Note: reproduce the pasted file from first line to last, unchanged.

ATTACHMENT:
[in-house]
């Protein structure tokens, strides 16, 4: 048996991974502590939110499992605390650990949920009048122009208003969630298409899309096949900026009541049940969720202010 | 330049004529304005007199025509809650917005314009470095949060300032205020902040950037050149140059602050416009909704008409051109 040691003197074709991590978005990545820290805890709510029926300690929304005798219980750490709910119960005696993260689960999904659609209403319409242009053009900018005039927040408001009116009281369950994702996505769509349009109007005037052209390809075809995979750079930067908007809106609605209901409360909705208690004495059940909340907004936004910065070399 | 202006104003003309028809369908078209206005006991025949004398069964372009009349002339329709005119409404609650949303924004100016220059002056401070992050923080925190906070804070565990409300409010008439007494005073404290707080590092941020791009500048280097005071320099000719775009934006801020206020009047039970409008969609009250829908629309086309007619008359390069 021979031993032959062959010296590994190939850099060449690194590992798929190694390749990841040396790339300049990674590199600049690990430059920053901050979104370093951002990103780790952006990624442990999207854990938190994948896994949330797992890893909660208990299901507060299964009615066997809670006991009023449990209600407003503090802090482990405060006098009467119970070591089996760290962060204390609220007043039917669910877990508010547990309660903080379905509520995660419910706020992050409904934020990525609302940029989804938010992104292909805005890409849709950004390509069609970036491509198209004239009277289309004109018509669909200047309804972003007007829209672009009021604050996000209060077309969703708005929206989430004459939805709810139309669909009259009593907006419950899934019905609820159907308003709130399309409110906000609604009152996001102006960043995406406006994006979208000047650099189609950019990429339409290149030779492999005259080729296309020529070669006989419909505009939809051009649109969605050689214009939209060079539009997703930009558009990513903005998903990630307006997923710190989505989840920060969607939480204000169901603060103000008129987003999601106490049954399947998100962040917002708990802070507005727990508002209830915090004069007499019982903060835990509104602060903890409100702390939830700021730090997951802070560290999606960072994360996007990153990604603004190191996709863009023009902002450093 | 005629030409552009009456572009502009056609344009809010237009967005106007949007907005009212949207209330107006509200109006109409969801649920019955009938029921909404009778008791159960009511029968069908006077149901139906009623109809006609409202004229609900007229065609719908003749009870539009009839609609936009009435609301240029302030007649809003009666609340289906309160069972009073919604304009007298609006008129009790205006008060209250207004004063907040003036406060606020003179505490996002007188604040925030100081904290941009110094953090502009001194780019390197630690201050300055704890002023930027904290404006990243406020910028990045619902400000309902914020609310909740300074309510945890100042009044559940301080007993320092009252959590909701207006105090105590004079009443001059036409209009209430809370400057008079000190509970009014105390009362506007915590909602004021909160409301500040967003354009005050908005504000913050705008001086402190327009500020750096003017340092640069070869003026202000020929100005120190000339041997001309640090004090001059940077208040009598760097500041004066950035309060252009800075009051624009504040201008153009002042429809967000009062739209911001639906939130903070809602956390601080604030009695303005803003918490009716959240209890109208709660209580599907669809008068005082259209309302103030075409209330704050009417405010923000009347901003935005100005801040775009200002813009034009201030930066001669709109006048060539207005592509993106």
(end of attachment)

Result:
[in-house]
């Protein structure tokens, strides 16, 4: 048996991974502590939110499992605390650990949920009048122009208003969630298409899309096949900026009541049940969720202010 | 330049004529304005007199025509809650917005314009470095949060300032205020902040950037050149140059602050416009909704008409051109 040691003197074709991590978005990545820290805890709510029926300690929304005798219980750490709910119960005696993260689960999904659609209403319409242009053009900018005039927040408001009116009281369950994702996505769509349009109007005037052209390809075809995979750079930067908007809106609605209901409360909705208690004495059940909340907004936004910065070399 | 202006104003003309028809369908078209206005006991025949004398069964372009009349002339329709005119409404609650949303924004100016220059002056401070992050923080925190906070804070565990409300409010008439007494005073404290707080590092941020791009500048280097005071320099000719775009934006801020206020009047039970409008969609009250829908629309086309007619008359390069 021979031993032959062959010296590994190939850099060449690194590992798929190694390749990841040396790339300049990674590199600049690990430059920053901050979104370093951002990103780790952006990624442990999207854990938190994948896994949330797992890893909660208990299901507060299964009615066997809670006991009023449990209600407003503090802090482990405060006098009467119970070591089996760290962060204390609220007043039917669910877990508010547990309660903080379905509520995660419910706020992050409904934020990525609302940029989804938010992104292909805005890409849709950004390509069609970036491509198209004239009277289309004109018509669909200047309804972003007007829209672009009021604050996000209060077309969703708005929206989430004459939805709810139309669909009259009593907006419950899934019905609820159907308003709130399309409110906000609604009152996001102006960043995406406006994006979208000047650099189609950019990429339409290149030779492999005259080729296309020529070669006989419909505009939809051009649109969605050689214009939209060079539009997703930009558009990513903005998903990630307006997923710190989505989840920060969607939480204000169901603060103000008129987003999601106490049954399947998100962040917002708990802070507005727990508002209830915090004069007499019982903060835990509104602060903890409100702390939830700021730090997951802070560290999606960072994360996007990153990604603004190191996709863009023009902002450093 | 005629030409552009009456572009502009056609344009809010237009967005106007949007907005009212949207209330107006509200109006109409969801649920019955009938029921909404009778008791159960009511029968069908006077149901139906009623109809006609409202004229609900007229065609719908003749009870539009009839609609936009009435609301240029302030007649809003009666609340289906309160069972009073919604304009007298609006008129009790205006008060209250207004004063907040003036406060606020003179505490996002007188604040925030100081904290941009110094953090502009001194780019390197630690201050300055704890002023930027904290404006990243406020910028990045619902400000309902914020609310909740300074309510945890100042009044559940301080007993320092009252959590909701207006105090105590004079009443001059036409209009209430809370400057008079000190509970009014105390009362506007915590909602004021909160409301500040967003354009005050908005504000913050705008001086402190327009500020750096003017340092640069070869003026202000020929100005120190000339041997001309640090004090001059940077208040009598760097500041004066950035309060252009800075009051624009504040201008153009002042429809967000009062739209911001639906939130903070809602956390601080604030009695303005803003918490009716959240209890109208709660209580599907669809008068005082259209309302103030075409209330704050009417405010923000009347901003935005100005801040775009200002813009034009201030930066001669709109006048060539207005592509993106």